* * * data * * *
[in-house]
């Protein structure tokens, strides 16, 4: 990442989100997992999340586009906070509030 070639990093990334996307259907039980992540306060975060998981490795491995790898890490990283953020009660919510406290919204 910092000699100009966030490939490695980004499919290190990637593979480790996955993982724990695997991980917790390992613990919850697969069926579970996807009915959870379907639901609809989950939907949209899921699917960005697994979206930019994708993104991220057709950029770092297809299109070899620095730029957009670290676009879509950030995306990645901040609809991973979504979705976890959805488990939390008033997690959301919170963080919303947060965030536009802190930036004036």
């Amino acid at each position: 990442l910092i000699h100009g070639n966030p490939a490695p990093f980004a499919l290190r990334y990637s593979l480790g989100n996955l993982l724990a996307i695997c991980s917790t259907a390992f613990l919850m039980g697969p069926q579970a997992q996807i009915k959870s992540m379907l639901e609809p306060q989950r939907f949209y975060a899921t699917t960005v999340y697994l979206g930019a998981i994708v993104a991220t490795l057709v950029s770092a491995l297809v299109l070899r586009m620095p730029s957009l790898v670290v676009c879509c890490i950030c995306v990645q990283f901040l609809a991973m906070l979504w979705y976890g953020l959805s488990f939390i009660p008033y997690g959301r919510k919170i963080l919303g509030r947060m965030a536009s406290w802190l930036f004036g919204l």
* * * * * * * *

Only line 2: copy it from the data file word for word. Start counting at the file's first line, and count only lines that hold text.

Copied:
């Protein structure tokens, strides 16, 4: 990442989100997992999340586009906070509030 070639990093990334996307259907039980992540306060975060998981490795491995790898890490990283953020009660919510406290919204 910092000699100009966030490939490695980004499919290190990637593979480790996955993982724990695997991980917790390992613990919850697969069926579970996807009915959870379907639901609809989950939907949209899921699917960005697994979206930019994708993104991220057709950029770092297809299109070899620095730029957009670290676009879509950030995306990645901040609809991973979504979705976890959805488990939390008033997690959301919170963080919303947060965030536009802190930036004036």